As Iran and U.S. Leaders Trade Barbs, Big Deals Proceed


Tough talk from both sides, but back in Iran, they are awaiting the delivery of a fleet of American-made Boeing airliners, the result of two deals worth $22 billion for the United States company. The most recent contract between the plane maker and the Iranian airline Iran Aseman was signed two months after President Trump was sworn into office.

Mr. Trump, whose America First campaign was based in part on the promise of reviving industrial employment, was apparently not eager to kill an order estimated to create 18,000 jobs.

During the presidential campaign, Mr. Trump heaped scorn on the nuclear agreement with Iran, calling it “the worst deal ever.” But in April and May he quietly signed crucial waivers of certain sanctions that allow the deal to remain in place and let Iran conduct international business and gain access to funds long frozen by the United States.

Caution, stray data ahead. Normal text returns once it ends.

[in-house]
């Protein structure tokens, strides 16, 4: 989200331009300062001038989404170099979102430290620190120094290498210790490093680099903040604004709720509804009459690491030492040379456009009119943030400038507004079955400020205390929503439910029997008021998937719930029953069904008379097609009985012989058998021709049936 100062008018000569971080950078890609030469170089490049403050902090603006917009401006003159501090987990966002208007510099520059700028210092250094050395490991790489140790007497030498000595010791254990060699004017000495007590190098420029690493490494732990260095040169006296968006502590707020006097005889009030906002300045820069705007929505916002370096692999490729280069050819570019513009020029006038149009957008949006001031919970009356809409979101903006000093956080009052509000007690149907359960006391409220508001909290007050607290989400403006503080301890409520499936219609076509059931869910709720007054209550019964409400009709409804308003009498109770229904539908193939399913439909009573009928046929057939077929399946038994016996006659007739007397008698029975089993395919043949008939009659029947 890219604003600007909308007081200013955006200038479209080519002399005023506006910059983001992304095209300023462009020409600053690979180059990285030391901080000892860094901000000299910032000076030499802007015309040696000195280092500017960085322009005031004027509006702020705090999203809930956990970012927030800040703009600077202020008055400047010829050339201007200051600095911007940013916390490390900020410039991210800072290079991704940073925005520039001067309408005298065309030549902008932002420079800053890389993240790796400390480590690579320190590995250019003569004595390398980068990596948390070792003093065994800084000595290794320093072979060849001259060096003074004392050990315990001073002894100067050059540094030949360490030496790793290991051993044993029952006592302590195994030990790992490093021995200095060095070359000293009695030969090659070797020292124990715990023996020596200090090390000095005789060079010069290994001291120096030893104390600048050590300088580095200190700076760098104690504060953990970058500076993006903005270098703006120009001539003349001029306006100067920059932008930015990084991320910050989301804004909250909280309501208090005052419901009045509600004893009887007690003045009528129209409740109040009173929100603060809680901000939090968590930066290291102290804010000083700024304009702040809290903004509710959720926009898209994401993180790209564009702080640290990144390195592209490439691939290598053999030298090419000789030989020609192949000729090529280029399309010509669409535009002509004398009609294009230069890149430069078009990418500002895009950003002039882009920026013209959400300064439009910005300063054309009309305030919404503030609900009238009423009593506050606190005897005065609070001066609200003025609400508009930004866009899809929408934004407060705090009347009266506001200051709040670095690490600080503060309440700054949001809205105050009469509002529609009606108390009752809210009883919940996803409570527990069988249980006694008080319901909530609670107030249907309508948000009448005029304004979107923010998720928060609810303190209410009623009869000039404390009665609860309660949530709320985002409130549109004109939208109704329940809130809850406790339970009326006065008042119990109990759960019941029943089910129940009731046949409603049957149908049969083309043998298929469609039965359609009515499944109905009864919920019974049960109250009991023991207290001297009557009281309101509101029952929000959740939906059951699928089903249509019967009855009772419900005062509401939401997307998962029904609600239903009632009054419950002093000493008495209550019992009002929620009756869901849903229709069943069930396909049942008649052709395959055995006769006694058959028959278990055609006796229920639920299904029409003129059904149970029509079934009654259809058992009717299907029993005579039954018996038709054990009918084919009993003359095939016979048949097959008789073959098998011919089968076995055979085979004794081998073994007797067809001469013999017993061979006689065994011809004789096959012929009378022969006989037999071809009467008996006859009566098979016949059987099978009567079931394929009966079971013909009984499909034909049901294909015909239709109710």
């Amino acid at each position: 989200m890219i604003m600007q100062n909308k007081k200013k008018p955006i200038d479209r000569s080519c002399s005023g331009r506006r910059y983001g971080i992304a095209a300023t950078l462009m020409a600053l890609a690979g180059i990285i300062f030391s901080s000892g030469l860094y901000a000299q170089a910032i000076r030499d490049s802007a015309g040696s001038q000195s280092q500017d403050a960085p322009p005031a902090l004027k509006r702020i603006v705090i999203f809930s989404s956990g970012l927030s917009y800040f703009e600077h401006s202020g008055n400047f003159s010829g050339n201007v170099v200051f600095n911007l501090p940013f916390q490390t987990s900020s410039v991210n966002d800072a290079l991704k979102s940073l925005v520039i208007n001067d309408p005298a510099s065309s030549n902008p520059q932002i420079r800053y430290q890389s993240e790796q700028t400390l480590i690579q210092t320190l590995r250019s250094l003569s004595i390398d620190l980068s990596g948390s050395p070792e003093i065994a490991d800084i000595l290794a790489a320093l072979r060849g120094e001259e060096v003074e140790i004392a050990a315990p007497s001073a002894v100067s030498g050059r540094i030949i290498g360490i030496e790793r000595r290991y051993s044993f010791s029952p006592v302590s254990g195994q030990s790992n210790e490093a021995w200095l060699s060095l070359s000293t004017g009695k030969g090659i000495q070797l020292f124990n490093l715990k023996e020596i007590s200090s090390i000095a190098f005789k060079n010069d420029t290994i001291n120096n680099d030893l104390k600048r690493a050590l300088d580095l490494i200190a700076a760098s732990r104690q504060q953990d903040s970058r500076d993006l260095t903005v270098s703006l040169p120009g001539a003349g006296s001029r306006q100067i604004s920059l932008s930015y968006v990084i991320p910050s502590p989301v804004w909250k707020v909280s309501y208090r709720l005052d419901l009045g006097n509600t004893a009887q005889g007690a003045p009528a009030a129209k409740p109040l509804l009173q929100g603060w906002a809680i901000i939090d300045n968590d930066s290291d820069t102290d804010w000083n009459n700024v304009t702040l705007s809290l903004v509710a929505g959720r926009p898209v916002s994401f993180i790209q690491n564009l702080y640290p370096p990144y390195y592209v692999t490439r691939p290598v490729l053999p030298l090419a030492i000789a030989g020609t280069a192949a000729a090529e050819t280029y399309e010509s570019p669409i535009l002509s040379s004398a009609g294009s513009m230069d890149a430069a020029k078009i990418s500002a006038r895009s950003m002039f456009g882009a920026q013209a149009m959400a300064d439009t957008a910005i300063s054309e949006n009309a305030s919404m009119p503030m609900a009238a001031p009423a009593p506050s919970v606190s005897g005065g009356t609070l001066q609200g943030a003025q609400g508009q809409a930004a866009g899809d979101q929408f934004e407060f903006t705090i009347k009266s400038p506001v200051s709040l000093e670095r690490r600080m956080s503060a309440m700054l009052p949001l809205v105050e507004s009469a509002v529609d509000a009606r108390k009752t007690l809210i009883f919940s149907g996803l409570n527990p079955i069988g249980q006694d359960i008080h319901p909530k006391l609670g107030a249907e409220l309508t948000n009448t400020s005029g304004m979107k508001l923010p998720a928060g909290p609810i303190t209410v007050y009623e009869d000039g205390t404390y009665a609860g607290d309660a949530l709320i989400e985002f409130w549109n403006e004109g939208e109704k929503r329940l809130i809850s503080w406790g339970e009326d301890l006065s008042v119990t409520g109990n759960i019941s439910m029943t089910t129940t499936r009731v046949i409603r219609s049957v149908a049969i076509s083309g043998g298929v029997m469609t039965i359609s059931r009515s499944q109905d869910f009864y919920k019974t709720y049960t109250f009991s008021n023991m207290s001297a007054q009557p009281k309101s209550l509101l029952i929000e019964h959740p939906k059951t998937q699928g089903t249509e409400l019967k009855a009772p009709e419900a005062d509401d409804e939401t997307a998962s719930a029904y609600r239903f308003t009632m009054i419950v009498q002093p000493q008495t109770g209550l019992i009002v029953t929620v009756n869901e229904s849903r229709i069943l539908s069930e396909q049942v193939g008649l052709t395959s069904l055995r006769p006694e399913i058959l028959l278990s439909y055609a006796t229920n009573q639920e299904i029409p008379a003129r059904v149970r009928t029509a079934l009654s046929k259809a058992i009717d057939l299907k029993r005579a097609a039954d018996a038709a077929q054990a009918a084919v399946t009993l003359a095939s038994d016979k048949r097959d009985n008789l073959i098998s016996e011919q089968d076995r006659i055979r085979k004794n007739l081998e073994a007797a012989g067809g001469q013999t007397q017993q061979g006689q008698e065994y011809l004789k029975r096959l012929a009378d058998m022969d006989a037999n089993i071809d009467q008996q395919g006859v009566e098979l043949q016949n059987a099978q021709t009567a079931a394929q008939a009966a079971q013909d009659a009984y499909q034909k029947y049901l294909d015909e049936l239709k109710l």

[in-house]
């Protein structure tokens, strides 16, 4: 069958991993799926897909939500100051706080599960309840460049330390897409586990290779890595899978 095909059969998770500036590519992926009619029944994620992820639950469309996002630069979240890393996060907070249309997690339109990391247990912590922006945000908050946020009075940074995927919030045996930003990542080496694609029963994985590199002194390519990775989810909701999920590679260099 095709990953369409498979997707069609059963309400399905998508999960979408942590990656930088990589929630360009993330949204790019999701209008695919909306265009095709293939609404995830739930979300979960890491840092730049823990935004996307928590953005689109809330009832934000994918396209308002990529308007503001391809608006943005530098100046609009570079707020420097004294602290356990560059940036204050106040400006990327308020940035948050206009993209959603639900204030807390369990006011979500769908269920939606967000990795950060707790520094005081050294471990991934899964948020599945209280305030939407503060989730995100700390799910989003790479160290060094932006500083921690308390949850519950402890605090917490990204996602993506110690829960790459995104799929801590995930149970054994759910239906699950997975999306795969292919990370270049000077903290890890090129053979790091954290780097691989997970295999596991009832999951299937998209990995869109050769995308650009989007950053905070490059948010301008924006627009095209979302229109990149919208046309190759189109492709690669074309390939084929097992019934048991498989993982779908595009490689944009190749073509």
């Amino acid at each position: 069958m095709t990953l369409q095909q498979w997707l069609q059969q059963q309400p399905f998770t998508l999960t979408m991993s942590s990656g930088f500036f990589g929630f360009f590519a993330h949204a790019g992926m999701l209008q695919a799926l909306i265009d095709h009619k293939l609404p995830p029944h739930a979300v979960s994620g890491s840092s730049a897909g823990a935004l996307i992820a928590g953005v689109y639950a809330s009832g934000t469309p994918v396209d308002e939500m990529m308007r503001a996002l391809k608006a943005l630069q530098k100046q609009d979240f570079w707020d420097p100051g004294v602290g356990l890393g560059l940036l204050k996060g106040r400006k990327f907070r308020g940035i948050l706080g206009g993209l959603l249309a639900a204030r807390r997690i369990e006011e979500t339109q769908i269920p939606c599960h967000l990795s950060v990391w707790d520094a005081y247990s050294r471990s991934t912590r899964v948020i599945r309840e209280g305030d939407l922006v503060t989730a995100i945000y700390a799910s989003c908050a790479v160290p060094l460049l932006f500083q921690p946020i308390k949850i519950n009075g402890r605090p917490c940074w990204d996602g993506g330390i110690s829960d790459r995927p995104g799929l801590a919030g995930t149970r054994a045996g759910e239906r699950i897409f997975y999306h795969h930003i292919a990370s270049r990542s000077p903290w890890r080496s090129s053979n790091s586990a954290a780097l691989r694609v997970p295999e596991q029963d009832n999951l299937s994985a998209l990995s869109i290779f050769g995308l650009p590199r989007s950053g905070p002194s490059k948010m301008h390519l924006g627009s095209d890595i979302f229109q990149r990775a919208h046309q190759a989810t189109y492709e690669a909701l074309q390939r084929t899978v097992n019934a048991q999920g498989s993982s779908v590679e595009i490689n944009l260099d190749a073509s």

Further evidence that the Trump administration is willing to engage with the Islamic Republic came during Secretary of State Rex W. Tillerson’s news conference in Riyadh, which followed the president’s hard-line speech. What if Iran’s foreign minister, Mohammad Javad Zarif, happened to telephone him? Mr. Tillerson said he would take the call.

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